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'We Shall Overcome': Reliving the Civil Rights Era

History demonstrates that from great pain often comes great progress -- an axiom proven true during the Civil Rights era of the 1950s and '60s, when America confronted an ugly heritage of racism.

One of the defining moments of the movement occurred 49 years ago Wednesday. On Dec. 1, 1955, Rosa Parks refused to give up her seat on a bus in Alabama's capital -- a simple act of defiance that sparked the Montgomery Bus Boycott and thrust the debate over equal rights for all races into the national spotlight.

Using words, archive photos and rare recordings, veteran anthologist Herb Boyd has created a "living history" chronicling American's civil rights movement with his new book We Shall Overcome: The History of the Civil Rights Movement As It Happened. He talks with NPR's Tavis Smiley about his book, which comes with two audio CDs narrated by longtime activists and actors Ossie Davis and Ruby Dee.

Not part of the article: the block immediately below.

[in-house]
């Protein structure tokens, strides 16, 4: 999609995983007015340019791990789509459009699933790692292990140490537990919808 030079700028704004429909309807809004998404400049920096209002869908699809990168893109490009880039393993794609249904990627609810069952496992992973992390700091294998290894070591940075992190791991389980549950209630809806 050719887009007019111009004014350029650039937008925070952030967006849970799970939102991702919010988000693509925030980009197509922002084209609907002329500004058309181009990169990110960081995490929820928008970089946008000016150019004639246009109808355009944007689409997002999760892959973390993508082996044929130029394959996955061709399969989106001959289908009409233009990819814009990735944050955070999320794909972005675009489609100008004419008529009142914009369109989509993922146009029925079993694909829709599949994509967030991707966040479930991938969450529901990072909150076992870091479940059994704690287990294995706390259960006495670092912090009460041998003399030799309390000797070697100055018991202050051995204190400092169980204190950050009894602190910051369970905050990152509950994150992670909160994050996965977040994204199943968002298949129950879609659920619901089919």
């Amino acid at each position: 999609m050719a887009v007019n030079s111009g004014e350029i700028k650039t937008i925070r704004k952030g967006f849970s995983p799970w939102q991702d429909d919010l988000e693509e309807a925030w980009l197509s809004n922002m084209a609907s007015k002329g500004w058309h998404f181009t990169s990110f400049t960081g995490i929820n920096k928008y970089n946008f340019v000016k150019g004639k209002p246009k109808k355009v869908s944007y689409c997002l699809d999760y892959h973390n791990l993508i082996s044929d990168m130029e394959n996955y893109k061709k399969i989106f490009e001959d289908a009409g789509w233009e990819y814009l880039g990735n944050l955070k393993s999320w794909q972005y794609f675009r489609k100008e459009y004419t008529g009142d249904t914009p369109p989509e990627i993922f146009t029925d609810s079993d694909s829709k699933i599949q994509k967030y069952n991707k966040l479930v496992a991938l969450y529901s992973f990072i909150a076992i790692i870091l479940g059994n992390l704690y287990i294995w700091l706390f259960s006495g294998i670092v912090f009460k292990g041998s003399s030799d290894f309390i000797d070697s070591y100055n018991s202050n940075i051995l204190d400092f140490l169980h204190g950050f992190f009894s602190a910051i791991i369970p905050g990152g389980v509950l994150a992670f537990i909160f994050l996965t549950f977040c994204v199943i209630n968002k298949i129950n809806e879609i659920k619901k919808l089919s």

Their words and the words of the top players in the fight -- President John F. Kennedy, Gov. George Wallace, Malcolm X and many others -- give an up-close view of a grass roots movement for social justice and equality that grew stronger in the face of adversity.

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